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              Association of Ultrafiltration Rate with Mortality in Incident Hemodialysis Patients

              Background/Aims: Ultrafiltration rate (UFR) appears to be associated with mortality in prevalent hemodialysis (HD) patients. However, the association of UFR with mortality in incident HD patients remains unknown. Methods: We examined a US cohort of 110,880 patients who initiated HD from 2007 to 2011. Baseline UFR was divided into 5 groups (<4, 4 to <6, 6 to <8, 8 to <10, and ≥10 mL/h/kg body weight [BW]). We examined predictors of higher baseline UFR using logistic regression and the association of baseline UFR and all-cause and cardiovascular (CV) mortality using Cox proportional hazard models with adjustments for demographics, comorbidities, and markers of malnutrition-inflammation-cachexia syndrome. Results: Patients were 63 ± 15 years, with 43% women, 32% African Americans, and had a mean baseline UFR of 7.5 ± 3.1 mL/h/kg BW. In the fully adjusted logistic regression models, factors associated with higher UFR (≥7.5 mL/h/kg BW) included Hispanic ethnicity, diabetes, and higher dietary protein intake. There was a linear association between UFR and all-cause and CV mortality, where UFR ≥10 mL/h/kg BW (reference UFR 6–<8 mL/h/kg BW) conferred the highest risk in both unadjusted (HR 1.15 [95% CI 1.10–1.19]) and adjusted models (HR 1.23 [95% CI 1.16–1.31]). The linear association with all-cause mortality remained consistent across strata of age, urine volume, and treatment time. Conclusions: Higher UFR is independently associated with higher all-cause and CV mortality in incident HD patients. Clinical trials are warranted to examine the effects of lowering UFR on outcomes.
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                Author and article information

                Journal
                NEF
                Nephron
                10.1159/issn.1660-8151
                Nephron
                S. Karger AG
                1660-8151
                2235-3186
                2020
                September 2020
                28 July 2020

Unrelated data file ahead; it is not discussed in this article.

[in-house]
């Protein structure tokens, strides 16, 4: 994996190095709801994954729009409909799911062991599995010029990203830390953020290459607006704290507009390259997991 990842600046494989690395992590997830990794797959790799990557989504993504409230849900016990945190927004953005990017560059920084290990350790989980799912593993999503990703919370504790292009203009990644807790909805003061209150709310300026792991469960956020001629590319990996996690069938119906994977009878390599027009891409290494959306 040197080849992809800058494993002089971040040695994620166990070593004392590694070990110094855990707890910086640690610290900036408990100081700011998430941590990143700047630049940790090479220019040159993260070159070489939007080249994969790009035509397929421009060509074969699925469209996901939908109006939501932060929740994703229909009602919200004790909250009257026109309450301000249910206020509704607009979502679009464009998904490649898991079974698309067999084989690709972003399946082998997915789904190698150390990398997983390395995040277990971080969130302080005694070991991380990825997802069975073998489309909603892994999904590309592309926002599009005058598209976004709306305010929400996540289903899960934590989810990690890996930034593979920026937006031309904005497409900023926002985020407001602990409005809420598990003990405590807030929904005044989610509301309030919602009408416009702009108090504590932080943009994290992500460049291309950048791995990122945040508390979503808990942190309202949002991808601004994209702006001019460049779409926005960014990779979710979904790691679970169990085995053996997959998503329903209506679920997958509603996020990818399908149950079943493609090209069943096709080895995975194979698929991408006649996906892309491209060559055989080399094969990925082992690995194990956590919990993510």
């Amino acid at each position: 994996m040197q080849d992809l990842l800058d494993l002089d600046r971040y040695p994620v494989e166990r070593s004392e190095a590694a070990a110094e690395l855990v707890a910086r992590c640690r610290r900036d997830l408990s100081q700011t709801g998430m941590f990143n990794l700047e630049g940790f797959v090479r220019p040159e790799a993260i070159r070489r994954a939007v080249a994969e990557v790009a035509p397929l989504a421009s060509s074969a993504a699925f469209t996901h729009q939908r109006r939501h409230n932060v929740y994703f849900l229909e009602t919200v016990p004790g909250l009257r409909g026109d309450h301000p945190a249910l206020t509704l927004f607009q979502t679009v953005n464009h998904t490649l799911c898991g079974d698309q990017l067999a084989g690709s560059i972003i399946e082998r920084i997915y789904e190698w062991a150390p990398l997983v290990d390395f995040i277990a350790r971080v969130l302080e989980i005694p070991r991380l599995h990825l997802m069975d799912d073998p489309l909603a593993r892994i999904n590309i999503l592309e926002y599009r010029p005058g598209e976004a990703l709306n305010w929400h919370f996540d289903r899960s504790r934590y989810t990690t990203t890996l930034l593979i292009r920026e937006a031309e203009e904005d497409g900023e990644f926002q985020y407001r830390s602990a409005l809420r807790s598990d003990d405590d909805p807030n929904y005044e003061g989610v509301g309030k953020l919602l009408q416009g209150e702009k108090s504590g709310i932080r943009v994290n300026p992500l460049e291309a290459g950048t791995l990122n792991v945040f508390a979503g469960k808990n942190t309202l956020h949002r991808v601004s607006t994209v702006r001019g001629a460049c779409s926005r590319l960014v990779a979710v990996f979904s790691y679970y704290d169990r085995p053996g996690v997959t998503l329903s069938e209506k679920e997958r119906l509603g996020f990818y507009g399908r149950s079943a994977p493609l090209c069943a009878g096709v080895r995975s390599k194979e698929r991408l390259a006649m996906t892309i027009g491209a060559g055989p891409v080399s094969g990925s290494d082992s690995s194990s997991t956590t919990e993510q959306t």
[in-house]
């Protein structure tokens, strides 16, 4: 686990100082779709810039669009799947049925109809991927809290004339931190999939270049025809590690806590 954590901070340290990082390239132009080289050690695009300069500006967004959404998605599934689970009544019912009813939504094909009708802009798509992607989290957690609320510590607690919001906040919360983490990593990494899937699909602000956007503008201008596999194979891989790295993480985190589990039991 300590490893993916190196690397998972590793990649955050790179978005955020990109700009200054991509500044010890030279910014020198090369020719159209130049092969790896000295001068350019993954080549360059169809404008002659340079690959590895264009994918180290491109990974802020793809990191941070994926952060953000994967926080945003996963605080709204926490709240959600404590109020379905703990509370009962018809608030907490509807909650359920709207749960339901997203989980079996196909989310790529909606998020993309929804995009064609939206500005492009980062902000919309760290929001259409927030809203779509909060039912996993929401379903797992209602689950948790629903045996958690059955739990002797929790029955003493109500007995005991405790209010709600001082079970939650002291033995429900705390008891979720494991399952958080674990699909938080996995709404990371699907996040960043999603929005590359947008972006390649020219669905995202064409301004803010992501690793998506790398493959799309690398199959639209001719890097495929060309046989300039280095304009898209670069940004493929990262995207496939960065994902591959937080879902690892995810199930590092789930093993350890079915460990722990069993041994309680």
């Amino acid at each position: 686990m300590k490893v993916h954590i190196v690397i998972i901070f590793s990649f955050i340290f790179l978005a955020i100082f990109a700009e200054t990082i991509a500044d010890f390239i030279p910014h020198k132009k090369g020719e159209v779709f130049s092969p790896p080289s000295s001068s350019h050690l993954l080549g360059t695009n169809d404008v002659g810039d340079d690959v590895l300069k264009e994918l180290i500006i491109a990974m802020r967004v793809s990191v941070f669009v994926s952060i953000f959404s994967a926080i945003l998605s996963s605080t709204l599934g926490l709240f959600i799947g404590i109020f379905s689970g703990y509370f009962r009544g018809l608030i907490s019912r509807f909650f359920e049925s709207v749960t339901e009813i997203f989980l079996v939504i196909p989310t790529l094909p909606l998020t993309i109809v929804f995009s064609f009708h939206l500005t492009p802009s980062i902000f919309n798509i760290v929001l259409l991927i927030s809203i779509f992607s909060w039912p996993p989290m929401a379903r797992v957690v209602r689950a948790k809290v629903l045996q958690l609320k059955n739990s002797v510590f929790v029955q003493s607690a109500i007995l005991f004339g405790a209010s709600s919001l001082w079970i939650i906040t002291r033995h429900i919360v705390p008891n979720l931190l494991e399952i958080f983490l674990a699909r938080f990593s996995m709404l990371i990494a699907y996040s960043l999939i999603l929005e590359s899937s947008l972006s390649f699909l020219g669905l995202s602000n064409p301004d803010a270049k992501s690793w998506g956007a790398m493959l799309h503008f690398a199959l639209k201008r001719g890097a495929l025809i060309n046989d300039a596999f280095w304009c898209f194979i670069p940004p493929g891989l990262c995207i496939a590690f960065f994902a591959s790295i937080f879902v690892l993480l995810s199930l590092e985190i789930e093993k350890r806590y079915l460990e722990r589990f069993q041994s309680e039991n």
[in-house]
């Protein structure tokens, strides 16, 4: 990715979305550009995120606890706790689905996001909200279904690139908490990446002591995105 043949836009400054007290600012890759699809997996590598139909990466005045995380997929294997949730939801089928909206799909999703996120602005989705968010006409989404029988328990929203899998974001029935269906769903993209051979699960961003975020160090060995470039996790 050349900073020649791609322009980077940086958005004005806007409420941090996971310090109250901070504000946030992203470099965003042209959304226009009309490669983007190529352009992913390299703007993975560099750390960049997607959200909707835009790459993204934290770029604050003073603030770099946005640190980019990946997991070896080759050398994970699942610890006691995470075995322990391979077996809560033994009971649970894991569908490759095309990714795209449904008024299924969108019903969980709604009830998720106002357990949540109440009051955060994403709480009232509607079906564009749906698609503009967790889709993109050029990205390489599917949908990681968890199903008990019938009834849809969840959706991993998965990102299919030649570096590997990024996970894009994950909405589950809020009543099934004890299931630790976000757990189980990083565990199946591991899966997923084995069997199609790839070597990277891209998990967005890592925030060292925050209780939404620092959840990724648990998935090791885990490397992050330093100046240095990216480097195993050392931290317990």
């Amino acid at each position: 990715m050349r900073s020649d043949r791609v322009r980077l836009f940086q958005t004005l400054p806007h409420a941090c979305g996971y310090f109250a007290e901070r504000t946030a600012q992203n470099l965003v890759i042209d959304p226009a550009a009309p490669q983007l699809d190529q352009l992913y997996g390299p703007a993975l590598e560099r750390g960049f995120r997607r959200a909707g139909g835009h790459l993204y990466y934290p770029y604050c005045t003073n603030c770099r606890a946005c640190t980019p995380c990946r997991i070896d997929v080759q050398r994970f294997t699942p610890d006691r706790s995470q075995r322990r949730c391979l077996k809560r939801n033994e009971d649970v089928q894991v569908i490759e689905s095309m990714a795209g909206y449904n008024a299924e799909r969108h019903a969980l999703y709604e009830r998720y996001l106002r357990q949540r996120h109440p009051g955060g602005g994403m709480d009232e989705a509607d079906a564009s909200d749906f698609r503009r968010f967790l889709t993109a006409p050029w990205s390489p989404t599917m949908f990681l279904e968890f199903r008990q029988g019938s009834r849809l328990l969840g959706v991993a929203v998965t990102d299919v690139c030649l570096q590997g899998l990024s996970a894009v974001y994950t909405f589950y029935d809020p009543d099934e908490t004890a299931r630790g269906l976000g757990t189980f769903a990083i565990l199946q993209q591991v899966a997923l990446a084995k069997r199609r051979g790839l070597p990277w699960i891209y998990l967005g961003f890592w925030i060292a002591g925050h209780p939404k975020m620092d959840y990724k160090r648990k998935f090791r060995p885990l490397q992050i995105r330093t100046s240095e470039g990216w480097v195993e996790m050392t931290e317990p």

: 144
                : 9
                : 447-452
                Affiliations
                Division of Nephrology, Department of Medicine, Samsung Changwon Hospital, Sungkyunkwan University School of Medicine, Changwon, Republic of Korea
                Author notes
                *Yu-Ji Lee, Division of Nephrology, Department of Medicine, Samsung Changwon Hospital, Sungkyunkwan University School of Medicine, 158, Paryong-ro, Masanhoewon-gu, Changwon 51353 (Republic of Korea), yuji.lee@samsung.com
                Article
                509350 Nephron 2020;144:447–452
                10.1159/000509350
                32721970
                © 2020 S. Karger AG, Basel

                Copyright: All rights reserved. No part of this publication may be translated into other languages, reproduced or utilized in any form or by any means, electronic or mechanical, including photocopying, recording, microcopying, or by any information storage and retrieval system, without permission in writing from the publisher. Drug Dosage: The authors and the publisher have exerted every effort to ensure that drug selection and dosage set forth in this text are in accord with current recommendations and practice at the time of publication. However, in view of ongoing research, changes in government regulations, and the constant flow of information relating to drug therapy and drug reactions, the reader is urged to check the package insert for each drug for any changes in indications and dosage and for added warnings and precautions. This is particularly important when the recommended agent is a new and/or infrequently employed drug. Disclaimer: The statements, opinions and data contained in this publication are solely those of the individual authors and contributors and not of the publishers and the editor(s). The appearance of advertisements or/and product references in the publication is not a warranty, endorsement, or approval of the products or services advertised or of their effectiveness, quality or safety. The publisher and the editor(s) disclaim responsibility for any injury to persons or property resulting from any ideas, methods, instructions or products referred to in the content or advertisements.

                Page count
                Figures: 1, Tables: 2, Pages: 6
                Categories
                Clinical Practice: Research Article